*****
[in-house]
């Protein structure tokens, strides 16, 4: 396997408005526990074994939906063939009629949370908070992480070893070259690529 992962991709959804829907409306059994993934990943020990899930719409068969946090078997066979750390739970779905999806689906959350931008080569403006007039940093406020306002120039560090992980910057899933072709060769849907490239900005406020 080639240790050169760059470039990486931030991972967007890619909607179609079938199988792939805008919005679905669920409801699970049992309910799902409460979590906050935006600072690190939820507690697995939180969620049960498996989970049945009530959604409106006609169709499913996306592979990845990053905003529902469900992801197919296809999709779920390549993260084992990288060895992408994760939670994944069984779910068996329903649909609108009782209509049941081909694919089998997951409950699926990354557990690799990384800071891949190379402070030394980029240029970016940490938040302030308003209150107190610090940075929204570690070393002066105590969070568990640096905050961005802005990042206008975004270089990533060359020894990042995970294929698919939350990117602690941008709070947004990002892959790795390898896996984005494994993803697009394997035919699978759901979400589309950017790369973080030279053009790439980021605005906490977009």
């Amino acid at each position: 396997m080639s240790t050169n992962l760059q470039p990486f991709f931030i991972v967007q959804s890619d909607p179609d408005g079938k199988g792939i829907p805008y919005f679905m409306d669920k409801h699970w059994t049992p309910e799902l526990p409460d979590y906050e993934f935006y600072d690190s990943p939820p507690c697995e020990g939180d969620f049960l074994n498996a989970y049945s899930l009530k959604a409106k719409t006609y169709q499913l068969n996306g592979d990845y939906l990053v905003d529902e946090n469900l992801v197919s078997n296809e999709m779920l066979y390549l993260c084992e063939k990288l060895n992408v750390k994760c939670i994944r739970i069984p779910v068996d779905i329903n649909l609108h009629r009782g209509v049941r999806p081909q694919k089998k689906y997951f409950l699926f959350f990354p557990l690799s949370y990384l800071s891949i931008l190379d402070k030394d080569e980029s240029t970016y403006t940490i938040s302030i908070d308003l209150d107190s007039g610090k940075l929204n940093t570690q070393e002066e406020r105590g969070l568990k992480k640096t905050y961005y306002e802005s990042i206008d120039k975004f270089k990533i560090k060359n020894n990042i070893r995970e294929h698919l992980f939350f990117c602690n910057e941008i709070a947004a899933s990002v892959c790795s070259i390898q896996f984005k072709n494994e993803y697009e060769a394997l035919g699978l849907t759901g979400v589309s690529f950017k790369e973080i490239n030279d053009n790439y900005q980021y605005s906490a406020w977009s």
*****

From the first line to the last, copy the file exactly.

[in-house]
């Protein structure tokens, strides 16, 4: 396997408005526990074994939906063939009629949370908070992480070893070259690529 992962991709959804829907409306059994993934990943020990899930719409068969946090078997066979750390739970779905999806689906959350931008080569403006007039940093406020306002120039560090992980910057899933072709060769849907490239900005406020 080639240790050169760059470039990486931030991972967007890619909607179609079938199988792939805008919005679905669920409801699970049992309910799902409460979590906050935006600072690190939820507690697995939180969620049960498996989970049945009530959604409106006609169709499913996306592979990845990053905003529902469900992801197919296809999709779920390549993260084992990288060895992408994760939670994944069984779910068996329903649909609108009782209509049941081909694919089998997951409950699926990354557990690799990384800071891949190379402070030394980029240029970016940490938040302030308003209150107190610090940075929204570690070393002066105590969070568990640096905050961005802005990042206008975004270089990533060359020894990042995970294929698919939350990117602690941008709070947004990002892959790795390898896996984005494994993803697009394997035919699978759901979400589309950017790369973080030279053009790439980021605005906490977009």
């Amino acid at each position: 396997m080639s240790t050169n992962l760059q470039p990486f991709f931030i991972v967007q959804s890619d909607p179609d408005g079938k199988g792939i829907p805008y919005f679905m409306d669920k409801h699970w059994t049992p309910e799902l526990p409460d979590y906050e993934f935006y600072d690190s990943p939820p507690c697995e020990g939180d969620f049960l074994n498996a989970y049945s899930l009530k959604a409106k719409t006609y169709q499913l068969n996306g592979d990845y939906l990053v905003d529902e946090n469900l992801v197919s078997n296809e999709m779920l066979y390549l993260c084992e063939k990288l060895n992408v750390k994760c939670i994944r739970i069984p779910v068996d779905i329903n649909l609108h009629r009782g209509v049941r999806p081909q694919k089998k689906y997951f409950l699926f959350f990354p557990l690799s949370y990384l800071s891949i931008l190379d402070k030394d080569e980029s240029t970016y403006t940490i938040s302030i908070d308003l209150d107190s007039g610090k940075l929204n940093t570690q070393e002066e406020r105590g969070l568990k992480k640096t905050y961005y306002e802005s990042i206008d120039k975004f270089k990533i560090k060359n020894n990042i070893r995970e294929h698919l992980f939350f990117c602690n910057e941008i709070a947004a899933s990002v892959c790795s070259i390898q896996f984005k072709n494994e993803y697009e060769a394997l035919g699978l849907t759901g979400v589309s690529f950017k790369e973080i490239n030279d053009n790439y900005q980021y605005s906490a406020w977009s």